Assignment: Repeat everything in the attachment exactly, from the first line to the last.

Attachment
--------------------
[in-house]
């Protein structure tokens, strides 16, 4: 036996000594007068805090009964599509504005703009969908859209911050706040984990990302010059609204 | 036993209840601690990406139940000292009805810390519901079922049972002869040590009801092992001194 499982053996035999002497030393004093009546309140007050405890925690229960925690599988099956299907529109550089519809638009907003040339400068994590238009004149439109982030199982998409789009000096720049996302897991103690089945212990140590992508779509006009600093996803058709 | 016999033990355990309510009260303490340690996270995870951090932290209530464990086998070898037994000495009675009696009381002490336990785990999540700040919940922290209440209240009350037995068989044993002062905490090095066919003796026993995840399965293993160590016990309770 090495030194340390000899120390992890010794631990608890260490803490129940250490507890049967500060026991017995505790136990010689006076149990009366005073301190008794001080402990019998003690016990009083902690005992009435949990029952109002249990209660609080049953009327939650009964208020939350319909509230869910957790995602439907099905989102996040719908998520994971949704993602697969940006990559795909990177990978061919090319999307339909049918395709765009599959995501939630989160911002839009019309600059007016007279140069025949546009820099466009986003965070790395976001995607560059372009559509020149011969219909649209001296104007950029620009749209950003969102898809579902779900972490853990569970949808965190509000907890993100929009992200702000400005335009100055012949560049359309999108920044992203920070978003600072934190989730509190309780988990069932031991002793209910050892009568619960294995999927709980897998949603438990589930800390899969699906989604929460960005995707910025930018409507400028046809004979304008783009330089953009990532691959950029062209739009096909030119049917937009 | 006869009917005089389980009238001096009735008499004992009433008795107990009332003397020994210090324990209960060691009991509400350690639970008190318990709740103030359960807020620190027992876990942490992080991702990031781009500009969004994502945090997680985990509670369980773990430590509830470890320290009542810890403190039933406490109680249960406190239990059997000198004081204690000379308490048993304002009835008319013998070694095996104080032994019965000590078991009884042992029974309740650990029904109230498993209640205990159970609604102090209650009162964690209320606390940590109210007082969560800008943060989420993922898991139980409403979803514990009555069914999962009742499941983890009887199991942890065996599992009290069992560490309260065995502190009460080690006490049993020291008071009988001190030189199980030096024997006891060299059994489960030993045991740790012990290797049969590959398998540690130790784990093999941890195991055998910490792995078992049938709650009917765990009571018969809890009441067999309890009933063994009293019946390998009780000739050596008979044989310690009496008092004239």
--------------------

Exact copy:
[in-house]
């Protein structure tokens, strides 16, 4: 036996000594007068805090009964599509504005703009969908859209911050706040984990990302010059609204 | 036993209840601690990406139940000292009805810390519901079922049972002869040590009801092992001194 499982053996035999002497030393004093009546309140007050405890925690229960925690599988099956299907529109550089519809638009907003040339400068994590238009004149439109982030199982998409789009000096720049996302897991103690089945212990140590992508779509006009600093996803058709 | 016999033990355990309510009260303490340690996270995870951090932290209530464990086998070898037994000495009675009696009381002490336990785990999540700040919940922290209440209240009350037995068989044993002062905490090095066919003796026993995840399965293993160590016990309770 090495030194340390000899120390992890010794631990608890260490803490129940250490507890049967500060026991017995505790136990010689006076149990009366005073301190008794001080402990019998003690016990009083902690005992009435949990029952109002249990209660609080049953009327939650009964208020939350319909509230869910957790995602439907099905989102996040719908998520994971949704993602697969940006990559795909990177990978061919090319999307339909049918395709765009599959995501939630989160911002839009019309600059007016007279140069025949546009820099466009986003965070790395976001995607560059372009559509020149011969219909649209001296104007950029620009749209950003969102898809579902779900972490853990569970949808965190509000907890993100929009992200702000400005335009100055012949560049359309999108920044992203920070978003600072934190989730509190309780988990069932031991002793209910050892009568619960294995999927709980897998949603438990589930800390899969699906989604929460960005995707910025930018409507400028046809004979304008783009330089953009990532691959950029062209739009096909030119049917937009 | 006869009917005089389980009238001096009735008499004992009433008795107990009332003397020994210090324990209960060691009991509400350690639970008190318990709740103030359960807020620190027992876990942490992080991702990031781009500009969004994502945090997680985990509670369980773990430590509830470890320290009542810890403190039933406490109680249960406190239990059997000198004081204690000379308490048993304002009835008319013998070694095996104080032994019965000590078991009884042992029974309740650990029904109230498993209640205990159970609604102090209650009162964690209320606390940590109210007082969560800008943060989420993922898991139980409403979803514990009555069914999962009742499941983890009887199991942890065996599992009290069992560490309260065995502190009460080690006490049993020291008071009988001190030189199980030096024997006891060299059994489960030993045991740790012990290797049969590959398998540690130790784990093999941890195991055998910490792995078992049938709650009917765990009571018969809890009441067999309890009933063994009293019946390998009780000739050596008979044989310690009496008092004239």